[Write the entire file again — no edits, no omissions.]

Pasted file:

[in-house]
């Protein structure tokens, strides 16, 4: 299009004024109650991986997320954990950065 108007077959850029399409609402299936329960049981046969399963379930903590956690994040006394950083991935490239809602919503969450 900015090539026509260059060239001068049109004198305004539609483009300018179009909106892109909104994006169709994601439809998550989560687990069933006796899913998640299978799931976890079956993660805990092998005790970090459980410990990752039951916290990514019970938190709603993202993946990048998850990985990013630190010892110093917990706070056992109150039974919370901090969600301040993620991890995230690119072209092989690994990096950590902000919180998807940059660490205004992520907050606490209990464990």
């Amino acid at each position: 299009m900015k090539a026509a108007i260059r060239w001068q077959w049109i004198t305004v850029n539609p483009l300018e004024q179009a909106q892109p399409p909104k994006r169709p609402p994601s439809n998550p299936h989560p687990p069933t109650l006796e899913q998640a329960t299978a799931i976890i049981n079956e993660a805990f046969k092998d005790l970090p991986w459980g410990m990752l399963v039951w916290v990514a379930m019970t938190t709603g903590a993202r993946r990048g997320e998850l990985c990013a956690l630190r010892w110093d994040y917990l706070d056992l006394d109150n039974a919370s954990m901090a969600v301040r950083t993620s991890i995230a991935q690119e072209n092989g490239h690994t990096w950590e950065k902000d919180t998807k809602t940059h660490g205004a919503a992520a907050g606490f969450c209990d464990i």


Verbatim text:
[in-house]
């Protein structure tokens, strides 16, 4: 299009004024109650991986997320954990950065 108007077959850029399409609402299936329960049981046969399963379930903590956690994040006394950083991935490239809602919503969450 900015090539026509260059060239001068049109004198305004539609483009300018179009909106892109909104994006169709994601439809998550989560687990069933006796899913998640299978799931976890079956993660805990092998005790970090459980410990990752039951916290990514019970938190709603993202993946990048998850990985990013630190010892110093917990706070056992109150039974919370901090969600301040993620991890995230690119072209092989690994990096950590902000919180998807940059660490205004992520907050606490209990464990």
């Amino acid at each position: 299009m900015k090539a026509a108007i260059r060239w001068q077959w049109i004198t305004v850029n539609p483009l300018e004024q179009a909106q892109p399409p909104k994006r169709p609402p994601s439809n998550p299936h989560p687990p069933t109650l006796e899913q998640a329960t299978a799931i976890i049981n079956e993660a805990f046969k092998d005790l970090p991986w459980g410990m990752l399963v039951w916290v990514a379930m019970t938190t709603g903590a993202r993946r990048g997320e998850l990985c990013a956690l630190r010892w110093d994040y917990l706070d056992l006394d109150n039974a919370s954990m901090a969600v301040r950083t993620s991890i995230a991935q690119e072209n092989g490239h690994t990096w950590e950065k902000d919180t998807k809602t940059h660490g205004a919503a992520a907050g606490f969450c209990d464990i």